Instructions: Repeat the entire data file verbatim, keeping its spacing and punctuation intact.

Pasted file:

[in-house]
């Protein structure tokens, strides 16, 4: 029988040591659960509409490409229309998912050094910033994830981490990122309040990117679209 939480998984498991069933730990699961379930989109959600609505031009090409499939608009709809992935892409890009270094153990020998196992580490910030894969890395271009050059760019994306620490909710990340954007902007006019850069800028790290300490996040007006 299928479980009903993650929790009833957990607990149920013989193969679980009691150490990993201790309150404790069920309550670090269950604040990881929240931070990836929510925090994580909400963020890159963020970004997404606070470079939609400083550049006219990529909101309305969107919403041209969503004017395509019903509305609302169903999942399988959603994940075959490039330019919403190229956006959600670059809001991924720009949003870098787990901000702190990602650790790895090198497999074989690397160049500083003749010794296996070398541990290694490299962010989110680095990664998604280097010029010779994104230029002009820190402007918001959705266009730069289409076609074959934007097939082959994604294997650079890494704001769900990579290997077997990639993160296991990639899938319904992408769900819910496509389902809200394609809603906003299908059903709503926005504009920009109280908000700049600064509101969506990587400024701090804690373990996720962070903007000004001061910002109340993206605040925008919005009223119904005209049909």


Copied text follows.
[in-house]
């Protein structure tokens, strides 16, 4: 029988040591659960509409490409229309998912050094910033994830981490990122309040990117679209 939480998984498991069933730990699961379930989109959600609505031009090409499939608009709809992935892409890009270094153990020998196992580490910030894969890395271009050059760019994306620490909710990340954007902007006019850069800028790290300490996040007006 299928479980009903993650929790009833957990607990149920013989193969679980009691150490990993201790309150404790069920309550670090269950604040990881929240931070990836929510925090994580909400963020890159963020970004997404606070470079939609400083550049006219990529909101309305969107919403041209969503004017395509019903509305609302169903999942399988959603994940075959490039330019919403190229956006959600670059809001991924720009949003870098787990901000702190990602650790790895090198497999074989690397160049500083003749010794296996070398541990290694490299962010989110680095990664998604280097010029010779994104230029002009820190402007918001959705266009730069289409076609074959934007097939082959994604294997650079890494704001769900990579290997077997990639993160296991990639899938319904992408769900819910496509389902809200394609809603906003299908059903709503926005504009920009109280908000700049600064509101969506990587400024701090804690373990996720962070903007000004001061910002109340993206605040925008919005009223119904005209049909």